Alex Jones is suffering under the weight of massive lawsuits and harsh social media bans, but he’s still finding ways to get his crazed philosophy out into the wider web. A Media Matters for America investigation released Friday found that a website heavily linked to conspiracist Alex Jones has lingered on several social media sites including Facebook and Twitter, despite the prominent hate figure and his conspiracy power hour podcast InfoWars’ explicit ban.
The site, called National File, has been running a wide-ranging presence on social media for several years now. The site is heavily tied to Jones and his family. In leaked texts shared earlier this month by the Southern Poverty Law Center between him and well-known Republican operative Roger Stone in 2020, Jones said “off record this is my site” in relation to National File. According to the texts, the site was explicitly funded by Jones’ father David Jones and was meant to give Jones’ son, Rex Jones, more public visibility.
The Media Matter analysis cited CrowdTangle data for the nearly 12,000 Facebook posts that mentioned or linked to the National File website. They found that these posts gained more than 1.2 million interactions on the site. At the same time, BuzzSumo data included by Media Matters discovered that several of these National File articles found most engagement on Facebook, while some posts also saw increased shares on other platforms where Jones is banned, such as Twitter and Reddit.
National File has relatively few followers across social media. The account maintains 13,000 followers on Facebook and 37,000 followers on Twitter. The National File site itself is just what you would expect from a Jones-linked outlet. There’s the usual mix of “news” items slurring LGBTQ+ folks and Democrats. There was also a big banner ad enticing Jones fans to claim “10% in Free Silver” featuring a stock photo of Fox News host Sean Hannity.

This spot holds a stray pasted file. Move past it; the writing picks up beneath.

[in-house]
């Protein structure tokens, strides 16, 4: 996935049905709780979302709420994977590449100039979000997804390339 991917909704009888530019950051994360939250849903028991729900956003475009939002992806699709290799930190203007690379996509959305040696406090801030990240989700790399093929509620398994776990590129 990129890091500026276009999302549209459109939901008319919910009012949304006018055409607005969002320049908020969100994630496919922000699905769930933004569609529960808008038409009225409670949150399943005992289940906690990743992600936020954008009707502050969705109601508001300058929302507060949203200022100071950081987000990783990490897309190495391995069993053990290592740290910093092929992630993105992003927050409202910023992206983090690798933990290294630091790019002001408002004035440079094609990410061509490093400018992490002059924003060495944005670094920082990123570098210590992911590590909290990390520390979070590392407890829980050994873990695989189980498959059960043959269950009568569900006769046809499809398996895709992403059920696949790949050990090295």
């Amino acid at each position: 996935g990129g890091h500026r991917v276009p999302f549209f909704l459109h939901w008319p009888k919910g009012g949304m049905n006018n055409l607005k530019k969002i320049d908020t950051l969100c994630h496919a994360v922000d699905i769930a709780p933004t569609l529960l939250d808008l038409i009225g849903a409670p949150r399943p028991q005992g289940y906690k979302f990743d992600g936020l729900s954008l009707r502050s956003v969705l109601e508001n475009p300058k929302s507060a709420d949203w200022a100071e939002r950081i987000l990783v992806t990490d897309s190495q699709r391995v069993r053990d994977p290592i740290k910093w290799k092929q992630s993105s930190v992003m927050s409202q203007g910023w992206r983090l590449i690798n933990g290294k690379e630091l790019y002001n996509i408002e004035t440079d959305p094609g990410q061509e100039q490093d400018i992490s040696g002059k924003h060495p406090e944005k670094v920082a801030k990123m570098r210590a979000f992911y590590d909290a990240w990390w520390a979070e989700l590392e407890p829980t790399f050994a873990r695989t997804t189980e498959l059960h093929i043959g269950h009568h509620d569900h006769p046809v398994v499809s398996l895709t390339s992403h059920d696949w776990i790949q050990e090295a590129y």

After a wave of bans across multiple social sites, Facebook banned both Jones and his podcast InfoWars by May, 2019. Facebook is just one of many social media platforms that has threatened to remove any of Jones or InfoWars’ videos, podcasts, or articles that promote his conspiracies on the platform. National File created most of its social media accounts in July 2019, around the same time National File registered its website domain, according to the Whoisology domain database.
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As it’s become more clear about National File’s links to Alex Jones, some platforms have have yet to investigate if National File violated any rules. Gizmodo has learned that Meta is investigating the pages related to National File. Whether Meta will do anything about the page is yet to be seen, but we’re told the social company will take action on any accounts that violate its policies.
Meta has a strike system across its platforms for violating its community standards and rules against creating a new account to get around explicit bans. Twitter has similar rules, but as is evidenced by major right wing figures being given back their accounts, who is or isn’t allowed on the platform is more up to Twitter’s CEO Elon Musk than anything else. Twitter no longer has a communications department to field questions whether it is investigating National File’s accounts.
As pointed out by left leaning nonprofit Media Matters, data from Meta’s Ad Library shows National File has tried to monetize Facebook to some small extent. Some of these sponsored ads have been removed for violating Meta’s ad standards, but at least one reading “WANT THE REAL NEWS THE LEFTIST MEDIA WON’T REPORT” remains active. National File apparently spent a little more than $200 on these ads and received 10,000 to 15,000 impressions, meaning each time a user sees an advertisement.
Though Jones’ entire media empire may be in jeopardy as he remains on the hook for more than $1 billion in damages after two verdicts related to his spreading conspiracy theories about the 2012 Sandy Hook school shootings. He’s even claimed the Department of Justice wants to repossess his cat among other assets. Jones and his companies have filed for bankruptcy, but National File was not listed among those assets Jones owns. If Jones’ media empire continues to decline, it will be interesting to see which conspiracy sites he leaves behind in his wake.
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